Prime Inc., which contracts with nearly 6,000 owner-operators, is offering its California-based owner-operators the option to either move out of the state or transition to company driver if they wish to continue operating with the fleet after the state’s sweeping new labor law takes effect Jan. 1.
The fleet, one of the largest in the country, said it will provide owner-operators with relocation packages if they wish to move and remain owner-operators. A Prime spokesperson did not elaborate on how many operators would be affected.
Prime is the latest fleet to announce it would be overhauling its California operations to deal with the state’s Assembly Bill 5 — a restrictive legislative package that effectively makes it illegal for fleets to contract with owner-operators under their authority. Swift and Knight, part of the Swift-Knight conglomerate, reportedly cut ties with its California owner-operators earlier this year, offering those truckers the option to leave the state or sell their equipment to the fleets and become company drivers.
Landstar, the country’s largest owner-operator fleet, confirmed to Overdrive last week that it is calling its California-based owner-operators to discuss options, too, but the fleet would not elaborate on available options.
Landstar owner-operators familiar with the calls have said the choice is simple: Leave California or “they’re done at Landstar,” said one of the company’s owner-operators, who wished to speak anonymously.
Landstar declined to comment on that interpretation or whether drivers would be offered relocation packages.
Owner-operator Ivan Mikhov, based in Sacramento, is one such operator facing A.B. 5’s existential threat. He has four brothers also leased as individual one-truck businesses to the company, and all have been told that, in order keep their contracts into the new year, when the new contractor law goes into effect, they must either commit to only hauling loads that originate outside the state, or else relocate to another state and update their CDL from their current California licensing.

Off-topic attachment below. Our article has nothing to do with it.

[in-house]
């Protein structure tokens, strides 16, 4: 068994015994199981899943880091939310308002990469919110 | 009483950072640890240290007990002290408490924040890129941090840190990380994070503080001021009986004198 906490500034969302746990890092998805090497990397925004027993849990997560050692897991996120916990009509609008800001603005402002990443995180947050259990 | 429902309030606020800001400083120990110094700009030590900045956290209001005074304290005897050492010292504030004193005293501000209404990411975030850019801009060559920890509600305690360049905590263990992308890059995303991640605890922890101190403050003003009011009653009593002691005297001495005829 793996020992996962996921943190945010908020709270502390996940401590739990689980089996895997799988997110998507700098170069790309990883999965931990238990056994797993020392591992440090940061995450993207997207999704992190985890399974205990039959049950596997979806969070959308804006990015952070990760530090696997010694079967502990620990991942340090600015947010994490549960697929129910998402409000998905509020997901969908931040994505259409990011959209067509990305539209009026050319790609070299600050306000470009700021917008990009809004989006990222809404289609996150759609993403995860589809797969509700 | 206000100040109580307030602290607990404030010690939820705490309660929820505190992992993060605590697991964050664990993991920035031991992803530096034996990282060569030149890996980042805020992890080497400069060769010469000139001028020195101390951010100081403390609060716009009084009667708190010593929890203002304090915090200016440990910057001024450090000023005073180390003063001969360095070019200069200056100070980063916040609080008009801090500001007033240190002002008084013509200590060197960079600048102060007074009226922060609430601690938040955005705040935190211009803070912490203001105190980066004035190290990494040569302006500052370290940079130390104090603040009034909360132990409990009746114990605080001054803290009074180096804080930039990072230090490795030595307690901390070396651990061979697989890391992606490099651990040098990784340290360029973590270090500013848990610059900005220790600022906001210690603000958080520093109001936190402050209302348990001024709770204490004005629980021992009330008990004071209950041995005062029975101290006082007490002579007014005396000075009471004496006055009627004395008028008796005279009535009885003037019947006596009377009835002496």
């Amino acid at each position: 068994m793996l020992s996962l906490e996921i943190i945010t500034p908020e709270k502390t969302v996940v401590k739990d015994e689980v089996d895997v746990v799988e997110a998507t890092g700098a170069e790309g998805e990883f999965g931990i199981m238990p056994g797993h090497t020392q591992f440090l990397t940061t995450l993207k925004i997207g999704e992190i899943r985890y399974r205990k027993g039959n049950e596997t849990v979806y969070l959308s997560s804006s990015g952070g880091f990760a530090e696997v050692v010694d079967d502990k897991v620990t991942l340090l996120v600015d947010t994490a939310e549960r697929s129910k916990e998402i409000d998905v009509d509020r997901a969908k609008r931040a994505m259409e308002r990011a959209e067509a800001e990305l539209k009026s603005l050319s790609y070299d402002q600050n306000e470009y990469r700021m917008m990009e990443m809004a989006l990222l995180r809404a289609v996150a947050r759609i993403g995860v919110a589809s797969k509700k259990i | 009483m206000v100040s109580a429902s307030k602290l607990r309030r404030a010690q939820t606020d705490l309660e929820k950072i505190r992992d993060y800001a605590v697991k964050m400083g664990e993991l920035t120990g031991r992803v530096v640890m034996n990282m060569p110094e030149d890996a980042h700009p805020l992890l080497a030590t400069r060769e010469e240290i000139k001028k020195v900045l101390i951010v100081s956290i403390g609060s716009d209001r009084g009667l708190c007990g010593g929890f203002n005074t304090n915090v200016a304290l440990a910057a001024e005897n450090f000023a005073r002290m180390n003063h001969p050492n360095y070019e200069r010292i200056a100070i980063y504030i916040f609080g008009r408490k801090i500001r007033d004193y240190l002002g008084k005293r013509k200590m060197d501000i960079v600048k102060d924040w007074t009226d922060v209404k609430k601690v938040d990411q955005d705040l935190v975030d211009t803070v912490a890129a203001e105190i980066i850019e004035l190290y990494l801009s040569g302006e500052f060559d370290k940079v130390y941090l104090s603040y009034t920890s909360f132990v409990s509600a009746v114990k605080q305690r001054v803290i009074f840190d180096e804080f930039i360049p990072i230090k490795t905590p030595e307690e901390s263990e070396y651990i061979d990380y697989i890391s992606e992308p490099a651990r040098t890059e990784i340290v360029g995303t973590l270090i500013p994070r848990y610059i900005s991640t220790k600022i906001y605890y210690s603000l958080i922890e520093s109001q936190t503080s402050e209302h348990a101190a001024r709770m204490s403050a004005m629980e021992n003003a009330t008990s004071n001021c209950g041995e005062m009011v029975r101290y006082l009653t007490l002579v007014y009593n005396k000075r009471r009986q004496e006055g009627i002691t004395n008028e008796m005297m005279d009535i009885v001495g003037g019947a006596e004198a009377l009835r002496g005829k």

“We’re trying to decide” exactly what to do, Mikhov says. “We’ll probably move,” perhaps to Oklahoma where the Mikhovs have at least some family.
There was a third option put to them, too, which would fundamentally alter their relationship to their leasing carrier – getting authority and working through Landstar, among other companies, as a broker. Mikhov doesn’t really see that as an option, given the attractiveness of the relative safety net afforded by being part of the large independent contractor network Landstar is.
A brother, Vadin, has been there, done that, in recent memory, Mikhov says. It was great for him while the high-rate environment in 2018 lasted for “eight to 10 months, but then he had to renew his insurance” – to the tune of $15K or so – “and rates were so bad, he came back.”
Whatever the owner-operators decide, though, at least they’ve got family to lean on, to make the decision and what will surely be a difficult relocation together. “I won’t overwhelm myself,” Mikhov says. “If we go somewhere, we’ll do it together – we’ll stay in the same town,” part of their collective business-to-business loose partnership today, working with Landstar agents who well know they’re all related and can be counted on to cover loads when one or another of them aren’t available. “It’s like what we do now in Sacramento,” he adds, on multi-load deals — “we all go pick up and go together.”
This Thanksgiving, he adds, will be bittersweet, given big family ties in the area for the group, with roots and further family in Russia and Ukraine. “We’re all going to get together here,” in California. “We’re a big family – eight brothers and four sisters” and more.
Next year, it’s looking like that’s going to be harder to pull off.
Meanwhile, he’s contemplating real estate sales in the Golden State. Relocation, ultimately, he knows, isn’t exactly like trucking. “You can’t just put everything in the trailer and go,” he says.